Jeff Francoeur hits what appears to be a sure out to left. It’s a very routine looking fly ball to left fielder Sam Fuld, who has no idea where the ball is. Neither does center fielder B.J. Upton. (After the game Alex Gordon told me that at a certain time of night, it’s easy to lose the ball and the outfielders can’t look away for a second.) What’s cool about the play is Francoeur never stopped running hard. You hit hundreds of fly balls and pop flies and run them out in the hopes that one day someone will drop one.
Frenchy’s diligence was rewarded when Mike Moustakas hit a deep fly ball to right center and Upton and right fielder Matt Joyce miscommunicated and another ball fell in. If Frenchy doesn’t run hard, he doesn’t get a double, he doesn’t score on Mike’s dropped ball and the Rays tie the game up in the 6th.
The other cool play is just one of those little things that are so easy to miss if you’re not paying very close attention. Matt Treanor is on second and Chris Getz is on first in the 7th inning. Alex Gordon hits a fly ball to center field. Treanor, not the fastest guy on the team, tags up and so does Getz. When Treanor breaks for third, Getz breaks for second. This puts B.J. Upton in a bind. If he goes for Treanor at third (not a sure thing), Getz moves into second and two runs are in scoring position. Getz’s move forces the ball to be cut and ensures Matt making it safely to third. Chris scrambled back to first once he forced the cutoff.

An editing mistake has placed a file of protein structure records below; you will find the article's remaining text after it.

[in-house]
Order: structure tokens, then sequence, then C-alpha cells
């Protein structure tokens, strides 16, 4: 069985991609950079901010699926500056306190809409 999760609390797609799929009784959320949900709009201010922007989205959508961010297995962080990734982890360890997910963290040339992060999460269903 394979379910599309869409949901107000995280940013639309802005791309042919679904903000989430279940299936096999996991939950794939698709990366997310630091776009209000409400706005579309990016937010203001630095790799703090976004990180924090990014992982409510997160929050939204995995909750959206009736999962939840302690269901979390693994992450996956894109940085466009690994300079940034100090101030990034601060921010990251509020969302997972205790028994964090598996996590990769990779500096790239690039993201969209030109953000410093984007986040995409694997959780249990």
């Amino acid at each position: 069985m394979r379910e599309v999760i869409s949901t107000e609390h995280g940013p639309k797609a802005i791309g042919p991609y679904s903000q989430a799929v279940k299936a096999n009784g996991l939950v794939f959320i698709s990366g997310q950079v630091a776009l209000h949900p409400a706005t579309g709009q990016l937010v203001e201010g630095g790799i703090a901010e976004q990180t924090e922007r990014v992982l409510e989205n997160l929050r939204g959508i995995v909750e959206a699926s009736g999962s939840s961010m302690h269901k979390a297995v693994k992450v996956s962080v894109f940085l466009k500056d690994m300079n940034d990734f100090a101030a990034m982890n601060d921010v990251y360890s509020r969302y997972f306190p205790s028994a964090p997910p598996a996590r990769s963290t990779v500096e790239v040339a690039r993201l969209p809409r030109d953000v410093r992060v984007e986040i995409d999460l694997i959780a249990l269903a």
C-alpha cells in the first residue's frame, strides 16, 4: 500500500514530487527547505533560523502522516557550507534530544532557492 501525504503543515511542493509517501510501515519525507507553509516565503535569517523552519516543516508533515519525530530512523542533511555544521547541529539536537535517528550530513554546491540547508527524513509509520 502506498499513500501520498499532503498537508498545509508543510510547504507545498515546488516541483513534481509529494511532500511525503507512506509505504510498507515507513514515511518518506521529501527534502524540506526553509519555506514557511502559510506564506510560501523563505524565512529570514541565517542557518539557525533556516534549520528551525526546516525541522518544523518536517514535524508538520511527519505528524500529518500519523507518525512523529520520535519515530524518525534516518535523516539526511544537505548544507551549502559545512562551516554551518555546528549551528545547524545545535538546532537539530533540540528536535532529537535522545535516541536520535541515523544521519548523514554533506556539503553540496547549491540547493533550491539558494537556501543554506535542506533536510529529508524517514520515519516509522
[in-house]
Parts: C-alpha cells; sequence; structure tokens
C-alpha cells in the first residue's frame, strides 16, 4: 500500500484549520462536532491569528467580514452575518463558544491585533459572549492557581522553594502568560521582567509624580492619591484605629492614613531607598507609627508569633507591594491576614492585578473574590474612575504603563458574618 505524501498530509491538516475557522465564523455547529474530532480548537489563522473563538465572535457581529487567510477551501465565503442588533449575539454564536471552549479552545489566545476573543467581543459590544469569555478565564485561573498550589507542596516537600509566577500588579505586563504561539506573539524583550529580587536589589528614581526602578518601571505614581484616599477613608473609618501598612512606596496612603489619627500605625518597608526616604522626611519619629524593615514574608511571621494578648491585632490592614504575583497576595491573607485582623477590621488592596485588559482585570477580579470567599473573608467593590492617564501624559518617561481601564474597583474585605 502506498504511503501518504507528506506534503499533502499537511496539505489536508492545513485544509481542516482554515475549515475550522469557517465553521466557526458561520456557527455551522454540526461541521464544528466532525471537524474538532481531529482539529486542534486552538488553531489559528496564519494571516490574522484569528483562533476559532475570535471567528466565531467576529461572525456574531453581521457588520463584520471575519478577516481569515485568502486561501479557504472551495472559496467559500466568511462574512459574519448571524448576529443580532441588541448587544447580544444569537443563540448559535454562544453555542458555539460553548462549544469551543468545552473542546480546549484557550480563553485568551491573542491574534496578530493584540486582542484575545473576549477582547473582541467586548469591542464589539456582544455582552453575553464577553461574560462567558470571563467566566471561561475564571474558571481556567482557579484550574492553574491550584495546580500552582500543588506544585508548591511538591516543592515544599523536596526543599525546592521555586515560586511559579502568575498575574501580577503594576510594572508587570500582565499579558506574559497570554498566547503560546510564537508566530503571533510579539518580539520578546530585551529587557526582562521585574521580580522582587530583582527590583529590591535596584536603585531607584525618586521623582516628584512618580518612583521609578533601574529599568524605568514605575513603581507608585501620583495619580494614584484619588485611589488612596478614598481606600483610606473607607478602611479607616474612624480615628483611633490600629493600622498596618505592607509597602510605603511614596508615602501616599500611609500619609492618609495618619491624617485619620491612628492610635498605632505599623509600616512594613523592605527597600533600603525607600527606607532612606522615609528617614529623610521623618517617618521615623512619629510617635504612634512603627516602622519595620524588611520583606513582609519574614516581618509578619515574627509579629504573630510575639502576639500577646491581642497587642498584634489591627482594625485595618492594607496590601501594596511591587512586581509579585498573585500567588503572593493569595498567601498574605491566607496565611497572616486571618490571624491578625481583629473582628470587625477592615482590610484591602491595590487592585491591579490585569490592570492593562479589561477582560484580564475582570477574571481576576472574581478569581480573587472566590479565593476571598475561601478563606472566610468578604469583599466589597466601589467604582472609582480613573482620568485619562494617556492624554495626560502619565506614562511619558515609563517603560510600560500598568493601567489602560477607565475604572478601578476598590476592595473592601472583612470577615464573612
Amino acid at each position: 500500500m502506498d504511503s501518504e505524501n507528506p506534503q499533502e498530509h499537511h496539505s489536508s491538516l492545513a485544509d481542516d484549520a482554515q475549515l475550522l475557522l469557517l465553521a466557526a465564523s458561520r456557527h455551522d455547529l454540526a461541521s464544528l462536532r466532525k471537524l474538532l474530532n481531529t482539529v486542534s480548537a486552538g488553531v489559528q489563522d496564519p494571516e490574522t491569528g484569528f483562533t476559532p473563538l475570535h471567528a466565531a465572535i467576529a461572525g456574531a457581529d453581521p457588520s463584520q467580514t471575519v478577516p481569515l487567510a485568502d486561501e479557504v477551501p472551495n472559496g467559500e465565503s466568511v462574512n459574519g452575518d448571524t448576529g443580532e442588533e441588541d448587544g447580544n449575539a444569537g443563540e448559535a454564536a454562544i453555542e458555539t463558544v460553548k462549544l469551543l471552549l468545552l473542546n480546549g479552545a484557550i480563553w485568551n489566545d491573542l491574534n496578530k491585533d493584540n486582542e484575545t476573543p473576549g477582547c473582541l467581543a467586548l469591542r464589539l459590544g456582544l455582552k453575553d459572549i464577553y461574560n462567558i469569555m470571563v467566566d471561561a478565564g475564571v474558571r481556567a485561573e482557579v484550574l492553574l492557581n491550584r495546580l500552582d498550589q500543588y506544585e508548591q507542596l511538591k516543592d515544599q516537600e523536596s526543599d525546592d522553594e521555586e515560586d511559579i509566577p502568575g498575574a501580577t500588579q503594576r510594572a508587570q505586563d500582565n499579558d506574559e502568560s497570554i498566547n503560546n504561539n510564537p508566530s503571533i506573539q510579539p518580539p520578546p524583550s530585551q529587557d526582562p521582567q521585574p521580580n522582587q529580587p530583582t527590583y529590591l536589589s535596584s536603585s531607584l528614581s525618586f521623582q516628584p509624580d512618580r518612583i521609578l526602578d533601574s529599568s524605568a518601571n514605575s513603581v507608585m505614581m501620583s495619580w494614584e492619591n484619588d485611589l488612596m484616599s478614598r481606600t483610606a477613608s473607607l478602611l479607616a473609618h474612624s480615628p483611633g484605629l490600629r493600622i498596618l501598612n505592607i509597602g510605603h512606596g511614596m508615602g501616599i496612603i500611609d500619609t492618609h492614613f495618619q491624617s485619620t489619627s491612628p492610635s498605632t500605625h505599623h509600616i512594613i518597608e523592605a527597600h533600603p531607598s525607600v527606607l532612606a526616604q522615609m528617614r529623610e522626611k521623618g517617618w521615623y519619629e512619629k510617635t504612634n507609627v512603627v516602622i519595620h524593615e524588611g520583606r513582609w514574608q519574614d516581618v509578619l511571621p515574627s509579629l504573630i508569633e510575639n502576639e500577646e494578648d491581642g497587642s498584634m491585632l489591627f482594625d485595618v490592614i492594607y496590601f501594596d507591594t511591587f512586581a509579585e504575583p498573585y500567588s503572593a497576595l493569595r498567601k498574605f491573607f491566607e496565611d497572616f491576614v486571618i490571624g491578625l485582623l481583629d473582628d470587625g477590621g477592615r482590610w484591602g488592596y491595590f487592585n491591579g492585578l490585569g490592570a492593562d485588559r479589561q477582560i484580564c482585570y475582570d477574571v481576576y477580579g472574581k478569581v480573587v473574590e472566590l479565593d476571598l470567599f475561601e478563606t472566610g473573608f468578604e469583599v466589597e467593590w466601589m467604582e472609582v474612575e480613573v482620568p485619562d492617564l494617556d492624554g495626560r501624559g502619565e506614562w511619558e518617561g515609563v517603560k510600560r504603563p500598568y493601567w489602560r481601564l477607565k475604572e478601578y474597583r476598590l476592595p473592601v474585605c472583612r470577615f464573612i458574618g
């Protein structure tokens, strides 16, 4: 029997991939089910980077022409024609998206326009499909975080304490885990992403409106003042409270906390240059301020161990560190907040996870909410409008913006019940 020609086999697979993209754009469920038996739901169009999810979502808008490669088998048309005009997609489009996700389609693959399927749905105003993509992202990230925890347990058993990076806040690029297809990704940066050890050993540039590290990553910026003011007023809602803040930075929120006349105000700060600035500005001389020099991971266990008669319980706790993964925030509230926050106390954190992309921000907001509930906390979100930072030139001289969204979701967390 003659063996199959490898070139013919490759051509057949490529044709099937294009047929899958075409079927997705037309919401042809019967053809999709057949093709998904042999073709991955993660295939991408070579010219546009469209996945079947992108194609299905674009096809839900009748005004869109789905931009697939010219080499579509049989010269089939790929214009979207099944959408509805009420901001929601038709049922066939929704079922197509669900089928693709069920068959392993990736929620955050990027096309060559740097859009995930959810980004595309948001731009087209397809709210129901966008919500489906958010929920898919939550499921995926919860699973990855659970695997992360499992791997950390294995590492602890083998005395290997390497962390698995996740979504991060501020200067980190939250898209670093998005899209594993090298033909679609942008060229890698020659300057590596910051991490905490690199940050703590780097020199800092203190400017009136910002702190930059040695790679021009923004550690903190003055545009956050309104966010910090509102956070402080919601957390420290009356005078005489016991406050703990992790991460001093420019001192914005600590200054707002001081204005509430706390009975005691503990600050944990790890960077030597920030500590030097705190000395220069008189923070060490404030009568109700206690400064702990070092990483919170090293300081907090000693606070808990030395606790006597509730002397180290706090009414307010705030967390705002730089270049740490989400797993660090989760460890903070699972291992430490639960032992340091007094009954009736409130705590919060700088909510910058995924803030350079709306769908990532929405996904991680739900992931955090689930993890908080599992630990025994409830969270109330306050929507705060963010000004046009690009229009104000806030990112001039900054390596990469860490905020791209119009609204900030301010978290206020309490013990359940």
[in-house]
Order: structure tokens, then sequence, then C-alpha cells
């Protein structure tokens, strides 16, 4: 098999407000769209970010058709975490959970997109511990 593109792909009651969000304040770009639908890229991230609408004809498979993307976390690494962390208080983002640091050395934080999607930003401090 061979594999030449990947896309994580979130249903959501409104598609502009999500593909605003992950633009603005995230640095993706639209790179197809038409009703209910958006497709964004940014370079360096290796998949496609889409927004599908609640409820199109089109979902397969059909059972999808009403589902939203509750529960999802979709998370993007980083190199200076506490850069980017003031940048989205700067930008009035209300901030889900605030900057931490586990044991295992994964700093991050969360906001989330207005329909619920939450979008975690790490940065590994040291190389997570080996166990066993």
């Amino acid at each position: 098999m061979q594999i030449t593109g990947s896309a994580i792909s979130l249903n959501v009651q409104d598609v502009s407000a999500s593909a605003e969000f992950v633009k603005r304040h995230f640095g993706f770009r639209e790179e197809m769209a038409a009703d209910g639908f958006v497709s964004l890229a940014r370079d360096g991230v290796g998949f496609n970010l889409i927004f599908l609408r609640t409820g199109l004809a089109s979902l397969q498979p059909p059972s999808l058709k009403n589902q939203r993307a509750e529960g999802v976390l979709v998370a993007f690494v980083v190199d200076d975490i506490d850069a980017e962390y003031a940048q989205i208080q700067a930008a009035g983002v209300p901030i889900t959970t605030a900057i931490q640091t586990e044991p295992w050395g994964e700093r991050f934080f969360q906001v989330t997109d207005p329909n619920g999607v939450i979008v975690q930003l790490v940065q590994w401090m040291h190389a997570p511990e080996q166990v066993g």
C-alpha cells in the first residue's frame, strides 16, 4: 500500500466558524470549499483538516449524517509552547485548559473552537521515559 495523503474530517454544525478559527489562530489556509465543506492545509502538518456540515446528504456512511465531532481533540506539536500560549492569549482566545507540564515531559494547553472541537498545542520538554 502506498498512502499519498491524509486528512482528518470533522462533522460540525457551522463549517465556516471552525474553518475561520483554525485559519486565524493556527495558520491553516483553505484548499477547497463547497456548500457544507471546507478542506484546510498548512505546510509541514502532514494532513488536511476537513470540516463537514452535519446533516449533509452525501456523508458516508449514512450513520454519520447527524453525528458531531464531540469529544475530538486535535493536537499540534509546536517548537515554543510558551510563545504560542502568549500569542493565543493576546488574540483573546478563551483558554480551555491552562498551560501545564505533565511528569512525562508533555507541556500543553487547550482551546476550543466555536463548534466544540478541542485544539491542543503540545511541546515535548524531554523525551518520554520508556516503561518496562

There was wide-spread speculation in the media (OK, I heard Robert Ford talk about it on the radio) that Rays left fielder, Sam Fuld, was hit by Luke Hochevar for injuring Alcides Escobar with a takeout slide at second. Chris Getz said he watched the replay and thought the play was clean. He said Fuld did not come in with his spikes high and went directly to the bag. Esky’s foot just got caught in a bad position.
The idea for the pivot man is to have no weight on the leg that gets taken out. They let the leg get knocked back and hop over the runner. Getz gave Esky a backhand feed on a double play ball and there wasn’t much steam on the throw. That made Esky hang at the bag to field it and meant he wasn’t ready to deal with the runner when Fuld arrived.
News on Moose
Mike Moustakas had a solid RBI single to break an zero-for-20-something slump. He also hit two more balls hard enough to be hits, but hit them right at people. After the game Moose told me he felt better and thought he was getting closer to breaking out.